- Directed and written by Peter Stebbings
- Starring Woody Harrelson, Kat Dennings, Elias Koteas
- Classification: 14A
The old notion that to surrender to the charms of a movie, you need to suspend disbelief in the artifices that make up the movie really gets put to the test in Defendor.
The debut feature of Vancouver-born director/writer Peter Stebbings, Defendor is a comic book of a film that dares to be taken seriously and dares you to be moved in turn. Amazingly, it succeeds. Not entirely, mind you, but enough to prove that the buzz the film enjoyed as a world premiere at last year's Toronto International Film Festival was not undeserved.
Defendor certainly embraces pretty much all the conceits of the superhero comic book, but in a decidedly down-market way. Made for $3.5-million, it looks, if anything, cheaper. Its tropes include the obligatory costumed hero (with the equally obligatory tragic origin story), the attractive damsel in distress, cruel villains, under-resourced cops and an urban milieu riven with corruption and crime.
Only here the milieu isn't New York, Metropolis or some other fantastical fantasyland, it's Hamilton, pop. 500,000 - and the Hammer in winter no less! The damsel, moreover, is a teen hooker with a crack habit, her dark knight a dimwitted man-child who, for all his purity of heart and nobility of intentions, is of greater danger to himself than the denizens of the Steeltown underworld.
By day, Woody Harrelson is Arthur Poppington, bored traffic controller at a construction site. At night he becomes Defendor, black-clad battler of crime and/or evil with an arsenal of gadgets that includes jars filled with enraged hornets, a trench club from the First World War, marbles and a surveillance camera that records to VHS tapes. Of course, he has a Batmobile - but here it's a lumbering City of Hamilton construction-crane truck housed in the Public Works garage where he's living illegally. His identity-concealing mask is shoe polish smeared around the eyes, the Defendor chest logo a crudely lettered "D" made of pieces of duct tape.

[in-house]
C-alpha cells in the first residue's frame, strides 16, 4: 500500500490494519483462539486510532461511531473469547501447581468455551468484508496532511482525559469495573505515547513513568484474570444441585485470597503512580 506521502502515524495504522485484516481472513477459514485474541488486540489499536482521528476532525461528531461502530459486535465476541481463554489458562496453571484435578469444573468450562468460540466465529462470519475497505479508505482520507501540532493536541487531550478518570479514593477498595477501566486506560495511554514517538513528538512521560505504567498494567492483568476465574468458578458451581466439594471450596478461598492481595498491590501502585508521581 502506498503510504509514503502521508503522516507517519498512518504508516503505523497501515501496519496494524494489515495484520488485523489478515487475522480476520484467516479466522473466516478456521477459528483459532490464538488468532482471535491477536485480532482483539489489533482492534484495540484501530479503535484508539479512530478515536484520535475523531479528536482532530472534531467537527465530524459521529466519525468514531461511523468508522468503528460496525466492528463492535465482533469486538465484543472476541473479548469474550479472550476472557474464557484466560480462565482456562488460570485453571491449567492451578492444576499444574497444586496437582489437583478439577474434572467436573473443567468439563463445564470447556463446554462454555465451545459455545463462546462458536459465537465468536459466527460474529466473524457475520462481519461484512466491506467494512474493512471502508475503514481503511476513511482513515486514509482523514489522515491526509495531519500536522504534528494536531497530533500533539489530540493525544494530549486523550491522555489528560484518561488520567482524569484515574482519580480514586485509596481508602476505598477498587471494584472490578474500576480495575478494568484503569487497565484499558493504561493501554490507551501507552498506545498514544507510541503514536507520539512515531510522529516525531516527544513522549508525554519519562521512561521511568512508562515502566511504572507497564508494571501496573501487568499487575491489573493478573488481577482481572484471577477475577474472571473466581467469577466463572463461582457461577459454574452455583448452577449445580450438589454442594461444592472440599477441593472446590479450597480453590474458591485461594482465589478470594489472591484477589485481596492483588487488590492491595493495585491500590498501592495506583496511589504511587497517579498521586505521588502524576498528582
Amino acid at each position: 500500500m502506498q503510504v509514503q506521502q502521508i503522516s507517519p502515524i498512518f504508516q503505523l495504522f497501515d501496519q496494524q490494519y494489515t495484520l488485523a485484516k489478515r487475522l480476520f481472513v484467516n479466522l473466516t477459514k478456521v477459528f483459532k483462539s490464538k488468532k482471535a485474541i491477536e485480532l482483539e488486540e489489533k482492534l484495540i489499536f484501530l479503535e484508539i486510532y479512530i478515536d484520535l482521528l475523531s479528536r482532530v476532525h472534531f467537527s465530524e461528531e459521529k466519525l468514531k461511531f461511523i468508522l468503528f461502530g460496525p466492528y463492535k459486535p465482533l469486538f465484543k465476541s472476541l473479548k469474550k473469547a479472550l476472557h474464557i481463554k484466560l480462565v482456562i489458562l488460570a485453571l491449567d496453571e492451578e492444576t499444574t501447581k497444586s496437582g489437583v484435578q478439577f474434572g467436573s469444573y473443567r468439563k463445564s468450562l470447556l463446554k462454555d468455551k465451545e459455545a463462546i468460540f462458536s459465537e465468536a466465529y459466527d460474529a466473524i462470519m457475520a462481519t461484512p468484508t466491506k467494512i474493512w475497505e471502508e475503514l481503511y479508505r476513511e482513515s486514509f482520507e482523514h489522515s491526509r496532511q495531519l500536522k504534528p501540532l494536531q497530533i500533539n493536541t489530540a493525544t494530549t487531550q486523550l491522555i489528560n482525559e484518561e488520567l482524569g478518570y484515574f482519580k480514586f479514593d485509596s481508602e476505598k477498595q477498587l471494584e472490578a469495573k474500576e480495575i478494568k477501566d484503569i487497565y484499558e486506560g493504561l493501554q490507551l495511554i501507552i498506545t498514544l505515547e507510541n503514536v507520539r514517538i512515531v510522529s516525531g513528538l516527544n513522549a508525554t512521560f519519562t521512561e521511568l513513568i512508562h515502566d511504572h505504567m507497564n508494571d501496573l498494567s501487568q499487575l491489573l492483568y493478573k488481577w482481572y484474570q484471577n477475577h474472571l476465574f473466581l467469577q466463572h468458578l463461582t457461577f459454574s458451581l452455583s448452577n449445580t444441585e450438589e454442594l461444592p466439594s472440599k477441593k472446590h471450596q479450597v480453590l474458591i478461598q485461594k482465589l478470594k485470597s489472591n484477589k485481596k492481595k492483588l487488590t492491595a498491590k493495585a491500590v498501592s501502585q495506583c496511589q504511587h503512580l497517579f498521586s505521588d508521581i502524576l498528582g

While all these degradations of comic book iconography are quite clever (and funny), they could have ended up being only that - smarty-pants touches in a progressively more feeble genre exercise. Fortunately, the script has enough twists and tweaks and tonal shifts that the homemade "special" effects aren't Defendor's only distinction. Certainly the plot has gaping holes of logic. We're talking comics, after all. Yet like the best comics ( Spider-Man, Fantastic Four, Batman), Defendor resonates as a journey into the mythic, a meditation on heroism, hubris, resourcefulness and redemption as old as the legends of Arthur and the epics of Homer, and with almost as much gravitas.
Plus, Stebbings - a fine actor when he's not behind the camera - has a superb cast to carry his inspired silliness. Sandra Oh, for one, is pitch-perfect as the psychiatrist who must convince a disbelieving judge that Arthur, delusional though he may be, belongs in the world at large and not in an institution. Ditto Elias Koteas as Dooney, the sleazy, utterly corrupt cop/pimp at the beck and call of the reptilian criminal mastermind Vladimir Kristic (A.C. Peterson). Kat Dennings is winning, too, as Katerina, the lush-lipped streetwalker who gradually lets Arthur's noble soul find both the hurt and the heart of gold beneath the crack-encrusted exterior.
The biggest kudos, though, must go to Harrelson. Blessed with an expressive rubber face and intense blue eyes, he persuasively conveys Arthur's determination and urgency, his frustration and impishness, as well as the great wells of childhood pain that birthed his alter-ego and fuel his seemingly suicidal crime-busting quest. Harrelson never breaks character, never throws the audience a knowing wink or smirk. The result is a convincing portrait of a lonely, damaged schlub whose moral code and sense of the heroic gesture continue to be shaped by the pulp wisdom and narrative comfort he found decades earlier at the comic book rack in his grandfather's general store.
Defendor is more a refreshment of a genre than a transcendence of it. But thanks to Harrelson, you'll be a believer.